First Successful Slave Revolution for Freedom
At that time in history, the enslaved African, kidnapped and deposited on foreign land, set to work in tobacco, cotton and sugar plantations, was an accepted staple of life. Since the original reaping initiated by the Portuguese in the 1400's, monarchs, the aristocracy and plantation owners dealt in the business of owning, trading and bequeathing slaves. The practice was so ingrained, and apparently sanctioned by The Bible, in Leviticus 25, that the flagrant kidnapping, disenfranchisement and genocide was allowed by states and backed by state finances, and also written and talked about in well-regarded literary tomes and in religious forums heard by millions around the world.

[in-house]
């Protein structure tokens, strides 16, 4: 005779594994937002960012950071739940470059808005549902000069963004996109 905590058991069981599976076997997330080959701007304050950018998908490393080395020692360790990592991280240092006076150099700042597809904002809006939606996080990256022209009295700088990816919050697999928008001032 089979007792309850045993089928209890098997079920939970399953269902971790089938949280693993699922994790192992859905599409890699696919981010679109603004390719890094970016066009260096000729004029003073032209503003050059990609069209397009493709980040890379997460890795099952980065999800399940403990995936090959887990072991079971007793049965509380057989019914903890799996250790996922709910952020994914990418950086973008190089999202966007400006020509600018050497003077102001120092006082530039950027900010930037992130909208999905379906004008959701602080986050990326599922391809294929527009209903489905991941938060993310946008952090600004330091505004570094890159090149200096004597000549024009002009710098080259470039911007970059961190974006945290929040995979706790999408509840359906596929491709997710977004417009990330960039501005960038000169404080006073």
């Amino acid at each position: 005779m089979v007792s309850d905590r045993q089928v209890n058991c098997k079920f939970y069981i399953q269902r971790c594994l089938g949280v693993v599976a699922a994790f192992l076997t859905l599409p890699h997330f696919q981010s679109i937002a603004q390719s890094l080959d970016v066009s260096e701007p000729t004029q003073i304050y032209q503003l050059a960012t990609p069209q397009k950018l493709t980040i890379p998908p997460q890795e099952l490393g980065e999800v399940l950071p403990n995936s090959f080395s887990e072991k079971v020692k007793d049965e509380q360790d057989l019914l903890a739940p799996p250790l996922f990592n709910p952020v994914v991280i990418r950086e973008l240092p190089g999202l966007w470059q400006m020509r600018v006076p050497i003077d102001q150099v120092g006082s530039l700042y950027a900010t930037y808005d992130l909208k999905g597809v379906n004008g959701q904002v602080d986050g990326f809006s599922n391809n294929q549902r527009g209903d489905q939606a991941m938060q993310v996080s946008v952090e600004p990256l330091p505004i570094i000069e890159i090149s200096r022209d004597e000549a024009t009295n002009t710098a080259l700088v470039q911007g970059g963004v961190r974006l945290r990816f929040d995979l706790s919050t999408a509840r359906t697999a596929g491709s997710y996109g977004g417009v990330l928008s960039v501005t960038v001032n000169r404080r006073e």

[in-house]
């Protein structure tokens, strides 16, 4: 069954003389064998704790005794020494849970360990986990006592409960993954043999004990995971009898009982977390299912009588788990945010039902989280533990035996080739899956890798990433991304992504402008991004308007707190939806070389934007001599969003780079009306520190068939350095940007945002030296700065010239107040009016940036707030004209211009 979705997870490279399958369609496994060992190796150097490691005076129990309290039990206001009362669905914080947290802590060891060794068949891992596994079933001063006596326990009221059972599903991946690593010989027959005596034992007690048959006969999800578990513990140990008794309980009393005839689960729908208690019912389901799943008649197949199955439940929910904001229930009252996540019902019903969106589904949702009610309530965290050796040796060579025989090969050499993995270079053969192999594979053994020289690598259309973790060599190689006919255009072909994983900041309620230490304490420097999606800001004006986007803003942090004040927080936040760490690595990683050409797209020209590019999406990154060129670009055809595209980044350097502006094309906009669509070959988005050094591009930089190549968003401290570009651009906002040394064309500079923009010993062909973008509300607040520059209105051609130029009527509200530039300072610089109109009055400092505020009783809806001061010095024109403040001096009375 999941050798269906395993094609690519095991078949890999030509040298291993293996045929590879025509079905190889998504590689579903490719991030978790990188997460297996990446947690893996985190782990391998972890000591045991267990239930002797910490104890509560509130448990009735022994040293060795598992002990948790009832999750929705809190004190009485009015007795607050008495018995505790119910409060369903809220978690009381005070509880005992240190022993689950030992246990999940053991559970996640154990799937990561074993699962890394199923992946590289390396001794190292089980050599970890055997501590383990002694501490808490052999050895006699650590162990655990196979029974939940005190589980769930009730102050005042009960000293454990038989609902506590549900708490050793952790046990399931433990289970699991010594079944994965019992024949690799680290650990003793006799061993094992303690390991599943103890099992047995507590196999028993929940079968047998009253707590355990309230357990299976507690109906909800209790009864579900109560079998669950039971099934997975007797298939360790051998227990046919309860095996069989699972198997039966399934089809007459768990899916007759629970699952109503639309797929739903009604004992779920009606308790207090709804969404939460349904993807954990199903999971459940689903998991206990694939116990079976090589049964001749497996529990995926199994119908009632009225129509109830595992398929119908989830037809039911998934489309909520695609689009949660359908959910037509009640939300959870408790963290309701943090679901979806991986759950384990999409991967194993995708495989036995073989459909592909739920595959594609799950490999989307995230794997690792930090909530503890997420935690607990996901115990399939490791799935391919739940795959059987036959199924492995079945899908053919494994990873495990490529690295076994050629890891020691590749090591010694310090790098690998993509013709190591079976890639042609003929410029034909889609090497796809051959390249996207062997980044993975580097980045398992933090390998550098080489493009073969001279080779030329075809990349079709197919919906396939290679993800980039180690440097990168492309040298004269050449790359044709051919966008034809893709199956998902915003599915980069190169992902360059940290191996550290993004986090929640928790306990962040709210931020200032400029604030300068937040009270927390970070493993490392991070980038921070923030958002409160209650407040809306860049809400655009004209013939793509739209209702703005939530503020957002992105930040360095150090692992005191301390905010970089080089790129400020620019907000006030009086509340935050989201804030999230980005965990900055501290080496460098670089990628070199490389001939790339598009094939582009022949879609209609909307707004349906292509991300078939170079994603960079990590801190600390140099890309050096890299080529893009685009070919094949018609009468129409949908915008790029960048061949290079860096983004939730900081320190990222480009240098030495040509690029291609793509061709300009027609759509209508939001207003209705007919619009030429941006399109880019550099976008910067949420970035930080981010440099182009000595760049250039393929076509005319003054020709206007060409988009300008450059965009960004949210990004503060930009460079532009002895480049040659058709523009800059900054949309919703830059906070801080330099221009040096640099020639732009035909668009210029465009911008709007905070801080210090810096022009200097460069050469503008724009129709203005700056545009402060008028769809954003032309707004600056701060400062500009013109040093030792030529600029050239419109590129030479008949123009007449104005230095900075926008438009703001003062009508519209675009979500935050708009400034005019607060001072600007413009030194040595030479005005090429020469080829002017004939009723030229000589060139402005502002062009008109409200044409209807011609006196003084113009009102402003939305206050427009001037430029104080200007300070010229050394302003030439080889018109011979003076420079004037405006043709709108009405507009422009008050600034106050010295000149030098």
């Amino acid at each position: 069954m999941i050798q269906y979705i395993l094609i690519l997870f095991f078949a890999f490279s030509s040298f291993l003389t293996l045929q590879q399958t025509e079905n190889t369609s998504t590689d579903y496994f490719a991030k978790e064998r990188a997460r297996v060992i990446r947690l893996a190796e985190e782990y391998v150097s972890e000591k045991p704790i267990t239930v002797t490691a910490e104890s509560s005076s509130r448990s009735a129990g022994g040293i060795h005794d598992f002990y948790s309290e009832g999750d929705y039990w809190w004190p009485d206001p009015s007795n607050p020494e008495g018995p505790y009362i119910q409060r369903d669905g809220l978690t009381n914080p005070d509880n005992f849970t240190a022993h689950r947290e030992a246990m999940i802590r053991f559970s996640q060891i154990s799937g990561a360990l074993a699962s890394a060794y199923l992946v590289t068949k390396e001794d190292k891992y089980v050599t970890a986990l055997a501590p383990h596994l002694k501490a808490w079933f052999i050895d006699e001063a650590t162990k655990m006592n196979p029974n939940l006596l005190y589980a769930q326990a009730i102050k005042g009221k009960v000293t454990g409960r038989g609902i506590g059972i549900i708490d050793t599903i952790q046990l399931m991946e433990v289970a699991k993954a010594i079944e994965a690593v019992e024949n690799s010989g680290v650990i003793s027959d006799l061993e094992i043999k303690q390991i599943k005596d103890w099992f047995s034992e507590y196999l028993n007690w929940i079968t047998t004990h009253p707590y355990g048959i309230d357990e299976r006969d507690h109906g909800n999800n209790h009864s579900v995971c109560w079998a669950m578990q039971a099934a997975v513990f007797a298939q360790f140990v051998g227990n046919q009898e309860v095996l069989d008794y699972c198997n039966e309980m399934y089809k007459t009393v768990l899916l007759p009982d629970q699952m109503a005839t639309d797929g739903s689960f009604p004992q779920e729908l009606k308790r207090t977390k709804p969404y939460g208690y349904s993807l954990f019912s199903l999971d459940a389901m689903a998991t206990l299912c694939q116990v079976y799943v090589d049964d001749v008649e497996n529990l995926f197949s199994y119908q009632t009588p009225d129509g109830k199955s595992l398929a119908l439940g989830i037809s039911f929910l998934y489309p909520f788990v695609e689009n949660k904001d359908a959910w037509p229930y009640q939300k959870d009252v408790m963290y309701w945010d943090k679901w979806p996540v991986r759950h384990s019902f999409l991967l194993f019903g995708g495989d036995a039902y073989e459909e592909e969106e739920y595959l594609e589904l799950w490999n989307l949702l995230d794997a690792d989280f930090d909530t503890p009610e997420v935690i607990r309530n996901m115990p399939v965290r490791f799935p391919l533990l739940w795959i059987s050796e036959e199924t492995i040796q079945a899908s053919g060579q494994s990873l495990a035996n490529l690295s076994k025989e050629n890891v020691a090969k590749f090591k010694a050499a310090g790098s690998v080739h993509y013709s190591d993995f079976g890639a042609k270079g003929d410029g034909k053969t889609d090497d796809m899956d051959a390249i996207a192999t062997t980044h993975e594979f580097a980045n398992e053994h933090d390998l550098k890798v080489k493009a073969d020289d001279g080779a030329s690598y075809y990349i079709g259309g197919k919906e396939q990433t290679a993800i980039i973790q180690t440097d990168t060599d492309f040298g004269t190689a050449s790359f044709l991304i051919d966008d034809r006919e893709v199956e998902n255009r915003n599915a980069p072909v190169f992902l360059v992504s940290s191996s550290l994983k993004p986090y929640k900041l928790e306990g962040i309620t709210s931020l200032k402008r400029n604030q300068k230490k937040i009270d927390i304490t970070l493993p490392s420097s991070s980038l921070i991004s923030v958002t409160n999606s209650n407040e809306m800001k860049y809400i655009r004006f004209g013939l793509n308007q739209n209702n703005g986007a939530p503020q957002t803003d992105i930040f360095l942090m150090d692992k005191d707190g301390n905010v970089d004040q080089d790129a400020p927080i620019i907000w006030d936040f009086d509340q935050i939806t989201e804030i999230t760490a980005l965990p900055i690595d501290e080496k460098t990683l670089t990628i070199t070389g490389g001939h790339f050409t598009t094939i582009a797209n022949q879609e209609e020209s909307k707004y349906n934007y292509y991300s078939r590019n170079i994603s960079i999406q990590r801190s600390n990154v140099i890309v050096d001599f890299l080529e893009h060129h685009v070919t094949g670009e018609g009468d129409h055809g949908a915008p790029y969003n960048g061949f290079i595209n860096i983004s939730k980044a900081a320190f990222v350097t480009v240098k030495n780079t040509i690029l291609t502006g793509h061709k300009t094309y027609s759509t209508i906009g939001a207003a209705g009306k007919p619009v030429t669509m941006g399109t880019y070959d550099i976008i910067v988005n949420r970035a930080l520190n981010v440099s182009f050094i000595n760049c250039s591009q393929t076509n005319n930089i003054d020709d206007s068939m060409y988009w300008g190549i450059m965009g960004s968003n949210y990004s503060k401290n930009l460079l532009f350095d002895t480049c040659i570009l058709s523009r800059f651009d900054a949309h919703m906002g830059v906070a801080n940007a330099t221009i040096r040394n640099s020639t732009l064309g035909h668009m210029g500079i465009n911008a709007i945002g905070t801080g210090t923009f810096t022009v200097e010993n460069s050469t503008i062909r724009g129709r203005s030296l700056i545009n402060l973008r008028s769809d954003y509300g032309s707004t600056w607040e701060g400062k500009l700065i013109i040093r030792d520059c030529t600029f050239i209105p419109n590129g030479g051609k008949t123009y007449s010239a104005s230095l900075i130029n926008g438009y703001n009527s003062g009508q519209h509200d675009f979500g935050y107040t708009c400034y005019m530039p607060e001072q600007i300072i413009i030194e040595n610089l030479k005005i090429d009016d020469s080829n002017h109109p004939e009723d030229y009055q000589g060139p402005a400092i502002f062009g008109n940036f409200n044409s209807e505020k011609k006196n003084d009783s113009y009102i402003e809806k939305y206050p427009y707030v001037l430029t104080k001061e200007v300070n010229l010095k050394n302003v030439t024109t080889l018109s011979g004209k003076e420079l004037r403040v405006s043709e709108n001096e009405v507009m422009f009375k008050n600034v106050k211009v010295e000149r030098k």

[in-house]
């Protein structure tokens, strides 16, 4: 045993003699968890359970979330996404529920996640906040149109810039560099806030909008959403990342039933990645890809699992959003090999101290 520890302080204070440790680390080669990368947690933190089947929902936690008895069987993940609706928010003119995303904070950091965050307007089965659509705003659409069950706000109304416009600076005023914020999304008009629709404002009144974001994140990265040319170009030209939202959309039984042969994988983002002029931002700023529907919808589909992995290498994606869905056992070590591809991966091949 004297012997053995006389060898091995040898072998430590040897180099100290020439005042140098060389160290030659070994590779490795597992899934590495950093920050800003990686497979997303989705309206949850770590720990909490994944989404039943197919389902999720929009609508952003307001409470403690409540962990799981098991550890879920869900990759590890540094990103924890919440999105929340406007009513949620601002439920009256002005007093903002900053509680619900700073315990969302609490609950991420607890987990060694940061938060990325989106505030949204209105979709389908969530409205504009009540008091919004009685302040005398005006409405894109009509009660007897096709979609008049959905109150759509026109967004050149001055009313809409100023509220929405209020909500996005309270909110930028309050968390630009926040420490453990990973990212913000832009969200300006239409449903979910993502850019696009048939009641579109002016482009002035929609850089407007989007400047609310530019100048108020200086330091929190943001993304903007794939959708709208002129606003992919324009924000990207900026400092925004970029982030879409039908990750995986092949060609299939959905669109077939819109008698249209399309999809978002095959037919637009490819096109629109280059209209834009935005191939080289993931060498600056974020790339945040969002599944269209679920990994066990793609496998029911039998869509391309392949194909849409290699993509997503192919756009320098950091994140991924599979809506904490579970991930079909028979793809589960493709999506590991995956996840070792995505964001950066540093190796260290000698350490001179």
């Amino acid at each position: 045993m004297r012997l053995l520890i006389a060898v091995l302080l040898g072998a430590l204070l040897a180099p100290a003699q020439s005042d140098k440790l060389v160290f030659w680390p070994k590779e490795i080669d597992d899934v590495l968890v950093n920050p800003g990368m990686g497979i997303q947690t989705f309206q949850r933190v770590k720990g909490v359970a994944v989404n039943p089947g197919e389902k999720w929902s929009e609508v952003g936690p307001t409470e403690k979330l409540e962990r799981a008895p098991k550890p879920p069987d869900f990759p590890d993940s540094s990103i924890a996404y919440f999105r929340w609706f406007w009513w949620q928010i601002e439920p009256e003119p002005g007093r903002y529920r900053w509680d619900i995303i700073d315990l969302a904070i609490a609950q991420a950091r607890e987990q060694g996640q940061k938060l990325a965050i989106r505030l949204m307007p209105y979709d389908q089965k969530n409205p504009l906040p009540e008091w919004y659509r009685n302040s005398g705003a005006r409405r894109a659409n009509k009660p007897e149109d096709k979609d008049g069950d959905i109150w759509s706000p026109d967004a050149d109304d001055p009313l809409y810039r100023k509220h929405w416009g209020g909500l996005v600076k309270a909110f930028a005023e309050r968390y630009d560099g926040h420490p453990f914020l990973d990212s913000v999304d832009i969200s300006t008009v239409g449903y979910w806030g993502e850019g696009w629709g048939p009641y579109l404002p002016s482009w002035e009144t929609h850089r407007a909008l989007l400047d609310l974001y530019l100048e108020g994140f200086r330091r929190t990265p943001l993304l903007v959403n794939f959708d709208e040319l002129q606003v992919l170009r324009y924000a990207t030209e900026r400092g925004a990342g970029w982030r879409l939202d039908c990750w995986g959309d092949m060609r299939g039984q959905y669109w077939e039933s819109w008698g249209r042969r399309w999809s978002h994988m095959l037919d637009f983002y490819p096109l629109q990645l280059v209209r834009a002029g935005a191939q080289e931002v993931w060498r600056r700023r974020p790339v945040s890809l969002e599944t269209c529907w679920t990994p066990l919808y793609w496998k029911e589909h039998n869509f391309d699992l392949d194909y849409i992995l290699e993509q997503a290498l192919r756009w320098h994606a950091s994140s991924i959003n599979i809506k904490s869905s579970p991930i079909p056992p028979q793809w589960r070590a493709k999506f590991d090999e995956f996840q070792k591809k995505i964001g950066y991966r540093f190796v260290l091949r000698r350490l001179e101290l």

Then, in Haiti on that faithful evening, the Bwa Kay Iman Ceremony took place, bringing together those of a like mind who sought to end slavery and bring freedom to those of the twenty-one African nations displaced by slavery. It is from this meeting that revolutionaries like Boukman, the first acknowledged liberation theologian, become introduced.
Where Boukman and Cecile Fatiman began, a maroon army would later follow, under the leadership of those such as L'Ouverture, Dessalines, Petion and Christophe. They took back their right to freedom and would later turn the European enemies out of Haiti.
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